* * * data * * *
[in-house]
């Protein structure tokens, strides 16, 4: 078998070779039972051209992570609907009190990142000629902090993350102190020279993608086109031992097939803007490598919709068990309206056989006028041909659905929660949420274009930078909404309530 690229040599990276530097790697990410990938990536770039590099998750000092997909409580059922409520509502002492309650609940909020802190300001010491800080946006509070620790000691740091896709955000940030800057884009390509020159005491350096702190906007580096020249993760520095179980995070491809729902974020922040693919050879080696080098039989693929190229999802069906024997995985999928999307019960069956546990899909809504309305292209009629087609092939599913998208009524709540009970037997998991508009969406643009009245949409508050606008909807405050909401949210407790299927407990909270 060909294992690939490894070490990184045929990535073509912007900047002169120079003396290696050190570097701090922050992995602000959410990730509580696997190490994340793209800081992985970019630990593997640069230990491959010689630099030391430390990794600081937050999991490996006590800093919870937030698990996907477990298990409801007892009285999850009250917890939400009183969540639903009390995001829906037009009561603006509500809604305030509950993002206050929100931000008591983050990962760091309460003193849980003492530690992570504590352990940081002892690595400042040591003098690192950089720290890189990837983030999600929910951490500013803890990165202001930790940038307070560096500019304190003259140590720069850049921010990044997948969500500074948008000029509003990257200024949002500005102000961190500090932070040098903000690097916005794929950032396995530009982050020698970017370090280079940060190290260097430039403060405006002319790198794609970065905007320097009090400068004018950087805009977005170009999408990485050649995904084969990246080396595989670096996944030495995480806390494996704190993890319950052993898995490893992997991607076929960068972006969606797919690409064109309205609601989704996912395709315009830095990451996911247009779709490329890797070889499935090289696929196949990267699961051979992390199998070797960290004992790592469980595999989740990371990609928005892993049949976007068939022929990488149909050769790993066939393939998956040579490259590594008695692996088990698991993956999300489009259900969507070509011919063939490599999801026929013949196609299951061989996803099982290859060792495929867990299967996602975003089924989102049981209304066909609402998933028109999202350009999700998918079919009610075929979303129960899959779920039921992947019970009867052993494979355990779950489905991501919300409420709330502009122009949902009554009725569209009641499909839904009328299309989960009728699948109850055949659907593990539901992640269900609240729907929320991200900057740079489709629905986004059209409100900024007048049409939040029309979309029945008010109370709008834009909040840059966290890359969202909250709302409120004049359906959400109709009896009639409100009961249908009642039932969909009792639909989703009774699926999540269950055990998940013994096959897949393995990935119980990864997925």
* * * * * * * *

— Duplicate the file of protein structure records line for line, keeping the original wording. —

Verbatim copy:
[in-house]
């Protein structure tokens, strides 16, 4: 078998070779039972051209992570609907009190990142000629902090993350102190020279993608086109031992097939803007490598919709068990309206056989006028041909659905929660949420274009930078909404309530 690229040599990276530097790697990410990938990536770039590099998750000092997909409580059922409520509502002492309650609940909020802190300001010491800080946006509070620790000691740091896709955000940030800057884009390509020159005491350096702190906007580096020249993760520095179980995070491809729902974020922040693919050879080696080098039989693929190229999802069906024997995985999928999307019960069956546990899909809504309305292209009629087609092939599913998208009524709540009970037997998991508009969406643009009245949409508050606008909807405050909401949210407790299927407990909270 060909294992690939490894070490990184045929990535073509912007900047002169120079003396290696050190570097701090922050992995602000959410990730509580696997190490994340793209800081992985970019630990593997640069230990491959010689630099030391430390990794600081937050999991490996006590800093919870937030698990996907477990298990409801007892009285999850009250917890939400009183969540639903009390995001829906037009009561603006509500809604305030509950993002206050929100931000008591983050990962760091309460003193849980003492530690992570504590352990940081002892690595400042040591003098690192950089720290890189990837983030999600929910951490500013803890990165202001930790940038307070560096500019304190003259140590720069850049921010990044997948969500500074948008000029509003990257200024949002500005102000961190500090932070040098903000690097916005794929950032396995530009982050020698970017370090280079940060190290260097430039403060405006002319790198794609970065905007320097009090400068004018950087805009977005170009999408990485050649995904084969990246080396595989670096996944030495995480806390494996704190993890319950052993898995490893992997991607076929960068972006969606797919690409064109309205609601989704996912395709315009830095990451996911247009779709490329890797070889499935090289696929196949990267699961051979992390199998070797960290004992790592469980595999989740990371990609928005892993049949976007068939022929990488149909050769790993066939393939998956040579490259590594008695692996088990698991993956999300489009259900969507070509011919063939490599999801026929013949196609299951061989996803099982290859060792495929867990299967996602975003089924989102049981209304066909609402998933028109999202350009999700998918079919009610075929979303129960899959779920039921992947019970009867052993494979355990779950489905991501919300409420709330502009122009949902009554009725569209009641499909839904009328299309989960009728699948109850055949659907593990539901992640269900609240729907929320991200900057740079489709629905986004059209409100900024007048049409939040029309979309029945008010109370709008834009909040840059966290890359969202909250709302409120004049359906959400109709009896009639409100009961249908009642039932969909009792639909989703009774699926999540269950055990998940013994096959897949393995990935119980990864997925």